Lowe’s could improve this by serving three to four results across the page, using much larger detailed images. With the product names and prices happily sitting underneath each image.
As someone clicking through from search I would expect attractive, attention grabbing images with clear pricing and large text, otherwise I’m bouncing immediately and clicking on a competitor’s listing.
Other important elements a landing page needs are clear information on delivery options and whether it does free shipping or not. Lowe’s includes a free shipping message here along with the threshold amount, however it doesn’t mention its click and collect offering.
So let’s pretend I found a relevant item I liked and I clicked through to the product page. Today I think I’ll purchase this decorative lumbar pillow.
There’s something particularly drab about Lowe’s product pages. Something perfunctory. The greying background doesn’t help, and neither does the lengthy product name with its mixture of cap sizes and lack of actual product description.
The image is small and feels weirdly marooned in the white space, although if you click on the image it pops-out to a larger version.
I love live chat for customer service, it’s convenient, personal and immediate. However the live chat box sprang up as soon as I clicked through to the page, obscuring key information and the add to cart CTA.
By all means offer live chat after a certain period of dwell time, but don’t patronise someone by assuming they have no idea what’s going on from the start.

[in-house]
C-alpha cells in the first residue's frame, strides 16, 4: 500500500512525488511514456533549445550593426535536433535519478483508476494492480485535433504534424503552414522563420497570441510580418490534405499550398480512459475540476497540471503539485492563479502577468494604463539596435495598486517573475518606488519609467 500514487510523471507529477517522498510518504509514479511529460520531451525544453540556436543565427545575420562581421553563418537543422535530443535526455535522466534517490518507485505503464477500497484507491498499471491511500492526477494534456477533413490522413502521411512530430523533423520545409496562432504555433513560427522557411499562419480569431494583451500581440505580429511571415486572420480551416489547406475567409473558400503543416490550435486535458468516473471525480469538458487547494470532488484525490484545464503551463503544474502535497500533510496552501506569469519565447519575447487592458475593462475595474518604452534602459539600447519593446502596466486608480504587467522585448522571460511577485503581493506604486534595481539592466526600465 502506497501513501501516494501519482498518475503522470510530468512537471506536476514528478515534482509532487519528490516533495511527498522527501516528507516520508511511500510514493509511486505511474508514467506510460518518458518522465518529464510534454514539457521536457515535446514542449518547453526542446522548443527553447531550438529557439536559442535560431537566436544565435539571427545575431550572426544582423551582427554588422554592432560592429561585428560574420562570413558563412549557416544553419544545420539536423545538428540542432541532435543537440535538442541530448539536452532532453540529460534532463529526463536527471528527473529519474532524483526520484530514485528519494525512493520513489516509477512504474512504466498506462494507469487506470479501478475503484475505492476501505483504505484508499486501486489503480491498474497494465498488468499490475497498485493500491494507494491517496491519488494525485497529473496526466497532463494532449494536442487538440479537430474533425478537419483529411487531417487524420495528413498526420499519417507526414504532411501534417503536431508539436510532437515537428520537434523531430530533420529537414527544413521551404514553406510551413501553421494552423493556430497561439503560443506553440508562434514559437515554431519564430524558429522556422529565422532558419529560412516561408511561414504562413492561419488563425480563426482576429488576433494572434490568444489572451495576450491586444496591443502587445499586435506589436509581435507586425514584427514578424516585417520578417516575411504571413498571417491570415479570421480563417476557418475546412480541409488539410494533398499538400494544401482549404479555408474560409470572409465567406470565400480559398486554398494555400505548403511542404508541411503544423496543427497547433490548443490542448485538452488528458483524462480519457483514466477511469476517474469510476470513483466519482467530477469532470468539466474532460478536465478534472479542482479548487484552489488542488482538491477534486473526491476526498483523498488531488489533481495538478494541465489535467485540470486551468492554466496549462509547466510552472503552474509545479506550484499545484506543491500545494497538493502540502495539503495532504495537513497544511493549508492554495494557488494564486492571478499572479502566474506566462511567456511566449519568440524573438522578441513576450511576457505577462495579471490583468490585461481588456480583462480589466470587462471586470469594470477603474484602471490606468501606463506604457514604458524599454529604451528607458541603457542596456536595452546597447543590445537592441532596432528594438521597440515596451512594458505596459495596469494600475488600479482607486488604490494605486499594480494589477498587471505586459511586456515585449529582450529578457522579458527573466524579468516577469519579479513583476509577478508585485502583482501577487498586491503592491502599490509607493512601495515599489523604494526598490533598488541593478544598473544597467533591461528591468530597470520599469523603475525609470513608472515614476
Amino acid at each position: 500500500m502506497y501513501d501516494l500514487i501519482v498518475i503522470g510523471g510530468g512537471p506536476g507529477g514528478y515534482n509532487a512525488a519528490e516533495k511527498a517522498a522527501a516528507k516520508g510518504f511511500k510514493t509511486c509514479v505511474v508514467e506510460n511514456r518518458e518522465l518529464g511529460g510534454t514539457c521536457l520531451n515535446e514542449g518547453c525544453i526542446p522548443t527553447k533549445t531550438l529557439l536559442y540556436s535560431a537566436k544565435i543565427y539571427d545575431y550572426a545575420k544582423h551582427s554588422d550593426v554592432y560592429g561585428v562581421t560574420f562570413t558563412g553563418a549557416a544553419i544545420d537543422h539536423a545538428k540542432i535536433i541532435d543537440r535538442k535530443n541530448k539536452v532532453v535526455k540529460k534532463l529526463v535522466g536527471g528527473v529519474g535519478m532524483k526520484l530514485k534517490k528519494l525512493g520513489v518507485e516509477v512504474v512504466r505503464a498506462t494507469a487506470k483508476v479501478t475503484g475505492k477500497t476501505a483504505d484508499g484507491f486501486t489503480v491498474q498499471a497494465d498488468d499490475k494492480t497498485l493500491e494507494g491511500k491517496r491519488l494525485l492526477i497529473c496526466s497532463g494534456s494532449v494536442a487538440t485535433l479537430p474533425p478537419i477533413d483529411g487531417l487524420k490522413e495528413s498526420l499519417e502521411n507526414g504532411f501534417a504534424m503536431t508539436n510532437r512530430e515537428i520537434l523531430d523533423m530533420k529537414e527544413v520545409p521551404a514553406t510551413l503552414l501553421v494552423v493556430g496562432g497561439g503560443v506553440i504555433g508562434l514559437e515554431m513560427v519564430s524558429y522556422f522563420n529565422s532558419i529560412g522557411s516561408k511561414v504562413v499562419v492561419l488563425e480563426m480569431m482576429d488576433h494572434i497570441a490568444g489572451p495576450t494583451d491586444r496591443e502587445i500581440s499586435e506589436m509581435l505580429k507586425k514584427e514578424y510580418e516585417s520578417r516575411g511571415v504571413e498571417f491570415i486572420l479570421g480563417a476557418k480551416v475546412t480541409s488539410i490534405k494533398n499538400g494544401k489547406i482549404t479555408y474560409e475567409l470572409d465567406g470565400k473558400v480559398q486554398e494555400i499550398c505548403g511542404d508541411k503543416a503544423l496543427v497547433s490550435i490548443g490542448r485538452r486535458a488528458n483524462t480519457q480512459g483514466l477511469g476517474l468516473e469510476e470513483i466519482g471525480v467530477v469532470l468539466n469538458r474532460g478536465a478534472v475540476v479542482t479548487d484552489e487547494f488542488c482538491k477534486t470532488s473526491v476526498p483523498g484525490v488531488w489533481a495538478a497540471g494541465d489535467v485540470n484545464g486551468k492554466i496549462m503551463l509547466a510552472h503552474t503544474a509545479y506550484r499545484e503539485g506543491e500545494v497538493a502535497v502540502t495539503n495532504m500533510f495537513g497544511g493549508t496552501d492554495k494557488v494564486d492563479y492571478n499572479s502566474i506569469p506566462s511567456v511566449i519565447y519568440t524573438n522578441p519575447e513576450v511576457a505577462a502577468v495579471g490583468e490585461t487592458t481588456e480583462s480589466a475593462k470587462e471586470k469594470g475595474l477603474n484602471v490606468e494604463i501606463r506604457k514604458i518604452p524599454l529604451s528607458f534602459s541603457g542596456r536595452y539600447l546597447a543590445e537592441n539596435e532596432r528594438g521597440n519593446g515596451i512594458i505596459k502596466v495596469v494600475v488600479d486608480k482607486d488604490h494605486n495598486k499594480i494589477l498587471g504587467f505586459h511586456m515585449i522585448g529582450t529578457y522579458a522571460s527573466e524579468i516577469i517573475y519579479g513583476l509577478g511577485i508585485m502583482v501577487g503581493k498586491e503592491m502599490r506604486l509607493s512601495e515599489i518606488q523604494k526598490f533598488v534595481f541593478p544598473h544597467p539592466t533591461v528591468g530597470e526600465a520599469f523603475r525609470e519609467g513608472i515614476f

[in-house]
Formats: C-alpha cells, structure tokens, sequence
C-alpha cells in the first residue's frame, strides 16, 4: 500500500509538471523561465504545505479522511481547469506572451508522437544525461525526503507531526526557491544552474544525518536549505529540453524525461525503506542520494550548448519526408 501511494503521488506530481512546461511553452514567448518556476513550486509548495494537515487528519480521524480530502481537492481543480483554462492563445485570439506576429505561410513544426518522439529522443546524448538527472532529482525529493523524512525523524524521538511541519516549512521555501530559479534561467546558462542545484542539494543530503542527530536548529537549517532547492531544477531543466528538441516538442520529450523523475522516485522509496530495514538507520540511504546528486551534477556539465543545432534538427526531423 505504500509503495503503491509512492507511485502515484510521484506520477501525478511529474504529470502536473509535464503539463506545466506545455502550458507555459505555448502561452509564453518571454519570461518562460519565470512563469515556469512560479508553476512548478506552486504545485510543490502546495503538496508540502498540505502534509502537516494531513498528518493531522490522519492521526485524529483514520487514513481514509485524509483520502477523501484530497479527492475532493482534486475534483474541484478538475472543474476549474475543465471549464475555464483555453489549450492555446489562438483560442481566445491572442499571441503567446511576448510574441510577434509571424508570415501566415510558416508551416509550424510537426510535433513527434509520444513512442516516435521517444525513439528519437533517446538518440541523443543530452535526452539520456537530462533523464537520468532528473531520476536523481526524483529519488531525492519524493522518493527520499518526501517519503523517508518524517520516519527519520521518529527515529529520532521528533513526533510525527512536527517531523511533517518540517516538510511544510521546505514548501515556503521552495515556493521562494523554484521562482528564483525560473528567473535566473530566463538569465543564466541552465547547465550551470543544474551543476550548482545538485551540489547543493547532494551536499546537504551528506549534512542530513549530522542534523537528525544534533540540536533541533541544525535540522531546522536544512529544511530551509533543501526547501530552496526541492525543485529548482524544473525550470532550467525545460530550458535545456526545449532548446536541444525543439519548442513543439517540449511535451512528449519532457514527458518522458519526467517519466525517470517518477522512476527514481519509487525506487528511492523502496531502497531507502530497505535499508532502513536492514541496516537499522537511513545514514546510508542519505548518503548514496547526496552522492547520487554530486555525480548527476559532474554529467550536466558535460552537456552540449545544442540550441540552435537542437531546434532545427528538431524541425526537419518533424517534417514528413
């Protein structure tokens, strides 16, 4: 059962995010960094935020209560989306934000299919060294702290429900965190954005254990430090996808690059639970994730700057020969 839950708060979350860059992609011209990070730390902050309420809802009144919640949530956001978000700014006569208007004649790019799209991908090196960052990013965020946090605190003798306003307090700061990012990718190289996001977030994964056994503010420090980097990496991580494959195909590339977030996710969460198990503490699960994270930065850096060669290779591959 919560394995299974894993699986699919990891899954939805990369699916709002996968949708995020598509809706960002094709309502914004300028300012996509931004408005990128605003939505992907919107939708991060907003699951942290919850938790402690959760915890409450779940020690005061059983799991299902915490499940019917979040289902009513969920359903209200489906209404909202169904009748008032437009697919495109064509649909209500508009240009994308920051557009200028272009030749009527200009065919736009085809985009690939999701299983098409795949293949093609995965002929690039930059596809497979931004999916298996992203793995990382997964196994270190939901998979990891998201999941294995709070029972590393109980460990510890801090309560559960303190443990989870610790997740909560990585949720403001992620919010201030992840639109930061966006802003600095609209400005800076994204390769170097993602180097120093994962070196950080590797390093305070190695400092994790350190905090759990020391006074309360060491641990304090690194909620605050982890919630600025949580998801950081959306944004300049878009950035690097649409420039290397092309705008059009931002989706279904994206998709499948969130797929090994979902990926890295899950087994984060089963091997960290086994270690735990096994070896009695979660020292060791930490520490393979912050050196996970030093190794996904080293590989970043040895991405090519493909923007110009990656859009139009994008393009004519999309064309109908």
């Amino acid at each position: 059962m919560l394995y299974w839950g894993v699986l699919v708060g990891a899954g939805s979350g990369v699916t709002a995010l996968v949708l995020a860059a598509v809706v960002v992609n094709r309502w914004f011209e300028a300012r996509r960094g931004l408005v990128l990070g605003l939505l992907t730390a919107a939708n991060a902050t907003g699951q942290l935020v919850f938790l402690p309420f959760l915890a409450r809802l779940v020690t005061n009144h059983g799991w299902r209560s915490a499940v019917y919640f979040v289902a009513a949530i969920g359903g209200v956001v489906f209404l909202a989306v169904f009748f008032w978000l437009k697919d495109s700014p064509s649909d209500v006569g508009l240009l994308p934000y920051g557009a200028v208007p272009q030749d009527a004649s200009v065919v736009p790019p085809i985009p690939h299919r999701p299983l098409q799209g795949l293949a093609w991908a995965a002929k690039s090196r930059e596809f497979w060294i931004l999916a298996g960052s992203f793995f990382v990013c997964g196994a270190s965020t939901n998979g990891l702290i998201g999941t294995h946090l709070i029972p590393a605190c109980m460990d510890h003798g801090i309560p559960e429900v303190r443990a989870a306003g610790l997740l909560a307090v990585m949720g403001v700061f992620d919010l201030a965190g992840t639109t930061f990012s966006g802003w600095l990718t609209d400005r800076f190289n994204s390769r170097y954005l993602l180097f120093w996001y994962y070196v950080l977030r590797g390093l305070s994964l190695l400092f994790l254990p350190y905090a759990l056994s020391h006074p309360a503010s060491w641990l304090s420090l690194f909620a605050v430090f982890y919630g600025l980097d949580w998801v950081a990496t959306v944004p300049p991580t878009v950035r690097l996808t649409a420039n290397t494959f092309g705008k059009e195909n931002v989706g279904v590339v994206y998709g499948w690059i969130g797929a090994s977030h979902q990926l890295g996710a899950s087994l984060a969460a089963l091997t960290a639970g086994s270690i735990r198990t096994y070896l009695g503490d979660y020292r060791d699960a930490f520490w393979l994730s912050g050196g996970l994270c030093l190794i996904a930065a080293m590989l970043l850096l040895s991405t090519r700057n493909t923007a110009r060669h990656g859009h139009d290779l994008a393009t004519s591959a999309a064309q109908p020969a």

In its favour are the clear delivery options on the right hand side, however the sub-total doesn’t change to reflect the premium option you’ve selected.
For more info, check out Graham Charlton’s guide to the ideal product page over at ClickZ.
The first page of the shopping process offers a nice clear view of your basket with image, although the prices could be bolder.
You’ll also notice that the full horror of your total price isn’t revealed till below the fold…
Bear in mind that a significant amount of basket abandonment occurs because of these nasty surprises. Maybe truck delivery isn’t for me. Although why regular parcel shipping isn’t available goes without explanation.
Happily Lowe’s offers guest checkout, which is great customer service, as it offers speed and efficiency as the focus, rather than data capture. Asking if a customer would like to save their details after the checkout is complete with a password is a perfect way to capture details and not put up another barrier to purchase.
The remaining checkout process is easy and straightforward. The text boxes are large and have autocomplete enabled and as you can see from the image below there are only three steps to completion. Although faster payment methods such as PayPal are missing.
Though an excellent search strategy means that Lowe’s is succeeding at being represented on SERPs, its landing and product pages leave a lot to be desired. The checkout offers a great deal of convenience, but I feel that more people would get to that point if the rest of the site was just as clear and customer-focused.